Novak Djokovic may skip Australian Open to avoid mandatory immunization requirement

By Andy Hilboldt

Novak Djokovic faces a dilemma that could have serious consequences in the weeks leading up to the Australian Open: Will he fight the Australian Open’s mandatory immunization requirement, or allow himself to skip the tournament and risk more recurring injuries?

Djokovic’s father, Jelena, a retired nurse, revealed his decision-making process in an interview with TennisGuru.com, which the website obtained an audio snippet of on Wednesday.

Jelena spoke about the extended family vacation they had planned to take in Ibiza after Djokovic’s European Premier Tennis League match against Andy Murray in Birmingham on Friday.

“We were going to go by boat but now the question is whether he’s going to go or not,” Jelena said. “It’s better just to go to recovery, to get fresh and hopefully make a change.”

That’s where Djokovic’s decision-making process comes into play.

“You have to have that freshness,” Jelena said. “Maybe even play a limited amount of tournaments to recover.”

Djokovic sustained injuries to both ankles during the Italian Open in May, and it seemed at the time that he would keep playing in hopes of winning the tournament at the end of the month. He is still expected to participate at the French Open later this month, although the father’s interview illustrates Djokovic’s apprehension.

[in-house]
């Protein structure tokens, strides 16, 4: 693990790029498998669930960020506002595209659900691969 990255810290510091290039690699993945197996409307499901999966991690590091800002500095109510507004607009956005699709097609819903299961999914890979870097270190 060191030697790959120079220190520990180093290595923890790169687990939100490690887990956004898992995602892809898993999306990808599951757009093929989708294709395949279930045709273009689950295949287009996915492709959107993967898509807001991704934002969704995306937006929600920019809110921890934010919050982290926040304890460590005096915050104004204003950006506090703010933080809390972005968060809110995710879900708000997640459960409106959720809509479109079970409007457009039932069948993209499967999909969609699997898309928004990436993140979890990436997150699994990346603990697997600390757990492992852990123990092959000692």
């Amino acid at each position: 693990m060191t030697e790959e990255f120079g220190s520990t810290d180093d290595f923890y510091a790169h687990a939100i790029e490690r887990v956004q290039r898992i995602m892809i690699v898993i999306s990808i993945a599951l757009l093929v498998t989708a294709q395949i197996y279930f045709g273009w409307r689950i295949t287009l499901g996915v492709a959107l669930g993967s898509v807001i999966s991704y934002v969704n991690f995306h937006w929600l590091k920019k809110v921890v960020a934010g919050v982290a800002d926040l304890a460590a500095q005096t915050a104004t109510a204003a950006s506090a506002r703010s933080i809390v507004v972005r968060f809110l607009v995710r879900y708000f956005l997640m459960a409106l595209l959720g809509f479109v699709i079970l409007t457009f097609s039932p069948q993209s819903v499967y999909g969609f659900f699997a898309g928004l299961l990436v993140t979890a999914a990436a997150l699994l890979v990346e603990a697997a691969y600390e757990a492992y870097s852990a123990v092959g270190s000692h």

“[The decision] isn’t easy,” Jelena said. “Novak makes that decision.”

The Australian Open is scheduled for Jan. 15-28, and Djokovic would not be required to attend a tournament if he doesn’t agree to the mandatory immunization requirement that applies to all players at the event.

Djokovic, ranked third in the world, is especially sensitive to chronic back issues. He underwent a long recovery process after a 2016 Wimbledon finals loss to Roger Federer, which would eventually be viewed as one of the turning points in his career.

“We have those stories and real facts about back pain,” Jelena said. “If it’s something that can make you not want to compete and recover and feel better and go on the court, we have to adjust.

“Whatever can happen, Novak will be an athlete, regardless,” Jelena said. “That’s something we have to consider.”

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